The Deccan: An Untold History


Tuesday, 20th November, 4:30 - 8:00 p.m.

Chand Bibi

Tasvir-i Chand Bibi (Portrait of Chand Bibi) c.1800, Deccan miniature painting, 156 x 201 mm

A complex history of the Deccan that goes beyond dominant narratives is slowly emerging owning to new research by scholars and historians. The Deccan Plateau extending from Western to Southern India, whose kingdoms stretched as far north as the Vindhyas, was once a cultural and economic melting pot of the world. A cosmopolitan, pluralistic society it was replete with multi-racial, multi-ethnic and multi-religious communities that produced some of the most fascinating characters of modern Indian history including Krishnadevaraya, Chand Bibi, Malik Ambar, the Adil Shahis and Shivaji. Poets, musicians, artisans, painters and architects from around the world found patronage in the courts of Vijaynagara, Golconda, Bijapur and Hyderabad; while merchants from China, Iran, Iraq, Europe and Africa flocked to their bazaars for the thriving trade in some of the world’s best port cities. In this multilingual society while Persian served as the official language; Marathi, Kannada and Telugu also flourished under royal patronage. It was here that Dakhani developed as a spoken and literary language under the Bahamani rulers, drawn from primarily Arabic and Persian, but distinct from Urdu, which was spoken in the north. 

The region’s remarkable wealth also attracted several invasions and witnessed tumultuous periods of conquest by contenders from the Qutub Shahis and the Mughals to the Marathas. This led to a crosspollination of cultures, and fluid cultural and religious identities without the fixed boundaries as we understand them today. The temples of Vijaynagara for instance had pillars with Arabic and Turkish engravings, and Ibrahim Adil Shahi of the Adil Shahi dynasty was known to be greatly influenced by Hindu mythology and considered himself the son of Goddess Saraswati and Lord Ganesh. 

Join us as we speak to Manu S Pillai, Author of the Rebel Sultans: From Khilji to Shivaji and Gautam Pemmaraju, Writer & Director of A Tongue United: The Story of Dakhani (Documentary) as they discuss the complex history of the Deccan, in a conversation moderated by Supriya NairJournalist

The conversation will be preceded by a screening of the documentary A Tongue Untied: The Story of Dakhani, Written and Directed by Gautam Pemmaraju. You can read more about the film here.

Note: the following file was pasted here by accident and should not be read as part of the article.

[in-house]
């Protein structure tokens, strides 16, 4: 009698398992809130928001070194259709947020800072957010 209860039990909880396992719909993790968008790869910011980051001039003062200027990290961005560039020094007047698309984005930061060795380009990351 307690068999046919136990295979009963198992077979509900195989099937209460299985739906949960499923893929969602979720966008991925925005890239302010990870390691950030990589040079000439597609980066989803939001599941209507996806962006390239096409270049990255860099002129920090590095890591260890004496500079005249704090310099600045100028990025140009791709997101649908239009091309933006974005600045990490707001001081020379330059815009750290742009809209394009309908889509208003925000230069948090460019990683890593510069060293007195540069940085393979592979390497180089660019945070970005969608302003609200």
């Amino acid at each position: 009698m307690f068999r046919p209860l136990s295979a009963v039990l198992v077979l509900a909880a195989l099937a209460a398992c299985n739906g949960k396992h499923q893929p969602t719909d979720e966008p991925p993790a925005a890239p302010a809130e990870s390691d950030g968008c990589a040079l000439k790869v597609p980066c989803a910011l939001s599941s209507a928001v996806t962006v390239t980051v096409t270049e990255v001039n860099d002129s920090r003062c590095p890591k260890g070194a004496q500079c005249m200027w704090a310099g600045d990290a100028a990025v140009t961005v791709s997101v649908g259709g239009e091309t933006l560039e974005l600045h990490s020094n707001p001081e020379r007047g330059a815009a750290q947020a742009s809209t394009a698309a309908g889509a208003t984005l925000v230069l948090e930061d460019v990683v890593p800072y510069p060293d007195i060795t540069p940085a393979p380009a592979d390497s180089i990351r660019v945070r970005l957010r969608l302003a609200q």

Manu Pillai

Manu S Pillai is the author of the award-winning The Ivory Throne: Chronicles of the House of Travancore (HarperCollins India, 2015) and Rebel Sultans: The Deccan from Khilji to Shivaji (Juggernaut, 2018). Formerly Chief of Staff to Dr. Shashi Tharoor MP, he has in the past worked at the House of Lords in Britain, with Lord Karan Bilimoria CBE DL, and with the BBC on their Incarnations history series. Manu writes a weekly column for Mint Lounge, his other writings have appeared in The Hindu, OpenMagazine, Times of India, Hindustan Times, and other publications. 

Gautam Pemmaraju

Gautam Pemmaraju is a Mumbai based writer and independent filmmaker who works in the areas of history, literature and art. With publications for several print and digital publications, he retains a special interest in the cultural history of Hyderabad and the Deccan province of India. He has also published extensively on sound/music production and art.  A Tongue Untied: The Story of Dakhani (2017) on the vernacular satire & humour poetry of the Deccan and its language history is his first independent feature documentary film, which is currently screening at venues across the world.

Supriya Nair

Supriya Nair is a journalist from Bombay. Her work has appeared in The Atlantic, The New Republic, Vogue, and Wisden. She is a columnist for the Mumbai Mirror. 




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Event Details

Tue 20 Nov 2018
4:30 - 8 p.m.

Hall of Culture, Nehru Centre, 
Dr. Annie Besant Road, Worli,
Mumbai 400018

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